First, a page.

If life gives you cicadas, make cicada pie. That seems to be the general attitude of the journalists and scientists chronicling the creepy, crawly, crunchy onslaught of the Brood X periodical cicada. This cheery attitude may be the only thing more annoying than the cicadas themselves.
It would be bad enough if enthusiasm for the insect invasion were limited to photo swapping, Brood X mugs and T-shirts, and cicada recipes. But in addition to those manifestations of cicadamania, we've got high-minded lectures on the deeper meaning of the bugs festooning our homes, sidewalks, shrubs, and trees.
The New York Times informs us that "the periodic nature of the cicadas, the way they come at about the span of a person's youth, makes them irresistible emotional mnemonics." To support this claim, the paper quotes Robert J. Thompson, a professor of popular culture at Syracuse University, who says, "Cicadas are the sound of summer, of the year when you were young…It's the closest thing to a time machine you can get outside science fiction."
Yet as I vacuum hundreds of cicada husks, squashed cicada corpses, and wriggling, half-dead cicadas off our house, our porch, our walkway, our deck, and our patio every morning, I am not instantly transported to my first year out of college, when love was new and dreams were vivid. My feeling is not so much wistfulness as disgust.
And futility. I know that even if I suck up cicadas until they start flying back out of the hose, there will be more the next day, and the next. But if I let them accumulate, they will form a crunchy carpet all around the house, they'll be waiting to drop on our heads as we open the door, and the stench of rotting cicadas will be even stronger.
So the time machine metaphor doesn't quite ring true to me. Still, Professor Thompson is right to suggest there is something science fictional about the cicadas. It's the sound the male cicadas make by rubbing on their washboard bellies in an effort to attract a mate.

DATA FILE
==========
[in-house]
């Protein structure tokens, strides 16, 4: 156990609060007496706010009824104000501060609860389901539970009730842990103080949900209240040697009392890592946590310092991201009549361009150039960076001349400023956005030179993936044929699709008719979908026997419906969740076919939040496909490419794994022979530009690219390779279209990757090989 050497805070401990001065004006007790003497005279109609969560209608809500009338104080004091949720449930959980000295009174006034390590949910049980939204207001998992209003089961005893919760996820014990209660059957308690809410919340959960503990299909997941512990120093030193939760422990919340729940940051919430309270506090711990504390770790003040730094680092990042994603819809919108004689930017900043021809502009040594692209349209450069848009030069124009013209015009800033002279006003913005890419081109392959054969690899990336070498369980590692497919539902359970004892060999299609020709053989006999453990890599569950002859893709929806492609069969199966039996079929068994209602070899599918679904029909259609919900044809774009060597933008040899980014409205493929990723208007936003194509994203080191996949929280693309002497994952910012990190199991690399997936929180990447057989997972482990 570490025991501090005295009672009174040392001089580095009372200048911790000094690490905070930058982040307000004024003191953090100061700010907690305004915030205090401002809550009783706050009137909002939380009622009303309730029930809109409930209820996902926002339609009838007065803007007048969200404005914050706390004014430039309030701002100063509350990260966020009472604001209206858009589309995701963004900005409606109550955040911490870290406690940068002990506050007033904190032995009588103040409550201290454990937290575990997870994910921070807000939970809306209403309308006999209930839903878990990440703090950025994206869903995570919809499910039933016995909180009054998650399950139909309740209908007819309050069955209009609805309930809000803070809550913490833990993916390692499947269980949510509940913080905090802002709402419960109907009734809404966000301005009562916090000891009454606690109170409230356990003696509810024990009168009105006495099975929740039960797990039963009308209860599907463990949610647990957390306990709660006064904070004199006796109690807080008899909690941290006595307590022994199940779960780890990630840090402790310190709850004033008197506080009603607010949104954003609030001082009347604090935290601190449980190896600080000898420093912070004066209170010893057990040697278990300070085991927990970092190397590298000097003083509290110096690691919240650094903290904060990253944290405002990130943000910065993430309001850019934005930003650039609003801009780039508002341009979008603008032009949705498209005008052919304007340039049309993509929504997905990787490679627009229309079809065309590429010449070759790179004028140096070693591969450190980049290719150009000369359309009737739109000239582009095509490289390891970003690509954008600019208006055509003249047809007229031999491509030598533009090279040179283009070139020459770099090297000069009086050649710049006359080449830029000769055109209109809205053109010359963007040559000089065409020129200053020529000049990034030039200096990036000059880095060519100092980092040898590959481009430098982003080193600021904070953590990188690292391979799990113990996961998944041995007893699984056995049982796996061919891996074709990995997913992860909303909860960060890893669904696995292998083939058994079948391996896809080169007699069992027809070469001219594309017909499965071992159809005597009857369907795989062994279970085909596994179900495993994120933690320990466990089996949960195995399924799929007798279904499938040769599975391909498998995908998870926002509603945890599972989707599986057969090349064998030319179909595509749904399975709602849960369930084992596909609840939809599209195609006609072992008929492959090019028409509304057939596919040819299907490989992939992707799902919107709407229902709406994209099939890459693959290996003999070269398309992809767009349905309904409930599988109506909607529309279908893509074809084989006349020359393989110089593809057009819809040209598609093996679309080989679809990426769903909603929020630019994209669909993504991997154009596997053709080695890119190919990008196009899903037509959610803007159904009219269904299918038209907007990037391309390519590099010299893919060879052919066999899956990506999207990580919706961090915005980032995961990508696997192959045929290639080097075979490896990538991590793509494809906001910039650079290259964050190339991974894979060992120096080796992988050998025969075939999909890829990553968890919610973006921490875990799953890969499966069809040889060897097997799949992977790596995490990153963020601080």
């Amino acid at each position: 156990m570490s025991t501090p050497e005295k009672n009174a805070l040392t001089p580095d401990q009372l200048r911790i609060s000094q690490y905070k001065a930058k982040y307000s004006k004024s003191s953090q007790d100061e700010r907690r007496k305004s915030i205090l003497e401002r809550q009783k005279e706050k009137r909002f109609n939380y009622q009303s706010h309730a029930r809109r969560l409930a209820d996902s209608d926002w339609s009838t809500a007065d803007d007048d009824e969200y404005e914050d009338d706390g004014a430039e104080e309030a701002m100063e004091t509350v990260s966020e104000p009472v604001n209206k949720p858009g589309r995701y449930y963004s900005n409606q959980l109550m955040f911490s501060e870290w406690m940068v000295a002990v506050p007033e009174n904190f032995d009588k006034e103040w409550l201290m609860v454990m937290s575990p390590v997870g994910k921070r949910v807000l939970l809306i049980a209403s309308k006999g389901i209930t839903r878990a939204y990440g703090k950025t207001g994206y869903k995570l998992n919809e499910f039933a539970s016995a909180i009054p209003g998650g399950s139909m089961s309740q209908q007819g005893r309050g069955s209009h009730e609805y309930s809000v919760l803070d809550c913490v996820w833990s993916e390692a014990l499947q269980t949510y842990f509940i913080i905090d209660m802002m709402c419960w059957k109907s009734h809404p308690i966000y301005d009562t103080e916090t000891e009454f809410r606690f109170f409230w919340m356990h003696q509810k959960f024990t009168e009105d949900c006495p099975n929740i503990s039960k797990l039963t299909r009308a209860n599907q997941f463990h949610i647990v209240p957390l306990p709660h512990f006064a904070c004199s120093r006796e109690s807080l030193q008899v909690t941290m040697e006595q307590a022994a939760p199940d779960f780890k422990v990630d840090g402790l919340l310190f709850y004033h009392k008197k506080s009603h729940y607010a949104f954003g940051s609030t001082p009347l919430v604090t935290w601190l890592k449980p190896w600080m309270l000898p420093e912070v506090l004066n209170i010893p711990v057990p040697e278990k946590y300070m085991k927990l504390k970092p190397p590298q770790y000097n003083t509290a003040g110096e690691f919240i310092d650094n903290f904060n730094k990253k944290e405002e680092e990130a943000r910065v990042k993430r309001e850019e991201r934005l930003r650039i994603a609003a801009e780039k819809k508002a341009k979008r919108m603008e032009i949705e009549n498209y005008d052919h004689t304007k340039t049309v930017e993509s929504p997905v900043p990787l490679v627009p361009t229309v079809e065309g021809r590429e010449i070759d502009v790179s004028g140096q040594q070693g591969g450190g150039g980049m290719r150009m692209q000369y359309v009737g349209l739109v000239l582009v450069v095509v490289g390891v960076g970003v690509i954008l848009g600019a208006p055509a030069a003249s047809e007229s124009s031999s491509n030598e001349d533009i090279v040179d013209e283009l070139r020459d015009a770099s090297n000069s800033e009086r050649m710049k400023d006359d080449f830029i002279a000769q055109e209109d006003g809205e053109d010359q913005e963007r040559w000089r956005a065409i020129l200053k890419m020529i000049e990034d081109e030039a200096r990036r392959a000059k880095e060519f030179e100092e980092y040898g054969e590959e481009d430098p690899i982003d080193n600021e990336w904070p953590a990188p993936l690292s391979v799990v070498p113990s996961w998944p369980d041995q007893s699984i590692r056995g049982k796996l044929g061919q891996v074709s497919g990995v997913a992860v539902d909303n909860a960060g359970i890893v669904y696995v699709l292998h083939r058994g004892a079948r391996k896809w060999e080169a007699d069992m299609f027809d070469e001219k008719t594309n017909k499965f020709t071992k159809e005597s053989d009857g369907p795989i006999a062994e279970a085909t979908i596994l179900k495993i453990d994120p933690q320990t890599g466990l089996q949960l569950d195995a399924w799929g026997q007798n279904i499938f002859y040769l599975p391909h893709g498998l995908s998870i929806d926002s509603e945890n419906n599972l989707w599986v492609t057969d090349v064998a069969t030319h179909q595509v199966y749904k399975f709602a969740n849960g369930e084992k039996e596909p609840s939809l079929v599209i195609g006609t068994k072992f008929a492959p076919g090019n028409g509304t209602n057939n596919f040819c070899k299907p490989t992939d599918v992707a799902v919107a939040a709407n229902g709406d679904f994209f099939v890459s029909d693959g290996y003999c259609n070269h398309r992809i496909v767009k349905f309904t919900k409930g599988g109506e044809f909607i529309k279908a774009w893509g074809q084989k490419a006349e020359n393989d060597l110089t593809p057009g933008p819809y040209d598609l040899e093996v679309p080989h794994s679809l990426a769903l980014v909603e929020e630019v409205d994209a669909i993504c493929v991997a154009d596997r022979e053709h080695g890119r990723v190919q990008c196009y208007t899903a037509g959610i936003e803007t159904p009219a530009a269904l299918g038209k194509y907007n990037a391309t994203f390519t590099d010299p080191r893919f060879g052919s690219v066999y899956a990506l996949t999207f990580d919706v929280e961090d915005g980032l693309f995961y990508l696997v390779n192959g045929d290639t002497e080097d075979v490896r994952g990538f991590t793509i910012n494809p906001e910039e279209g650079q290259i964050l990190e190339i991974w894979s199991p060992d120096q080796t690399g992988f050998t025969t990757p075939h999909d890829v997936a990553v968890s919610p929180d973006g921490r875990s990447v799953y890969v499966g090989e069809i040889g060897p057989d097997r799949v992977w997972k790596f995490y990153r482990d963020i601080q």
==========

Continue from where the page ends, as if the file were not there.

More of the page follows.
"Just think of it as a giant love song," advises one expert consulted by the Times. "It's kind of a Zen sound," another claims. Personally, I find the noise vaguely menacing, perhaps because it sounds like phaser fire on Star Trek.
Although the cicadas are not really attacking me with futuristic energy-beam weapons, they are peeing on me. According to the Times, it's just "a harmless mist of cicada urine," but it still seems rude.
We have about 20 trees in our yard, all of them fairly old, so there were lots of places for female cicadas to lay their eggs 17 years ago, and now the next generation is crawling out of the ground everywhere. They will climb pretty much any vertical surface, hoping it's a tree.
In some cases—when they ascend a telephone pole or a wooden fence post, for example—their mistakes may be understandable. But they also climb brick walls, car tires, even the vacuum cleaner I use to dispose of them. They are remarkably reckless, even for sex-crazed 17-year-olds.
And these cicadas are helpless when they run into trouble. Unlike, say, grasshoppers, they don't have the sense or the agility to avoid an oncoming vacuum nozzle. If they happen to fall on their backs, they just lie there with six feet kicking in the air until they starve, a bird snaps them up, or someone steps on them.
The 17-year cicadas' only survival tactic is their vast numbers, the very thing that makes them so revolting. If you have a few cicadas in your yard, you've got wildlife; if you have hundreds of thousands, you've got a plague. This is just the sort of thing God used to punish the Egyptians, except their swarms didn't last as long.
But according to Jeffrey A. Lockwood, a professor of natural sciences and humanities at the University of Wyoming, the cicadas are a blessing, not a curse. "Their celebration of the flesh reminds us that underneath our tidy gardens and parks lurk vestiges of untamed nature," he writes in a New York Times op-ed piece. "They are not something to fear and loathe, but to embrace."
Don't embrace them too hard, though, unless you want insect insides all over your shirt as well as your sidewalk.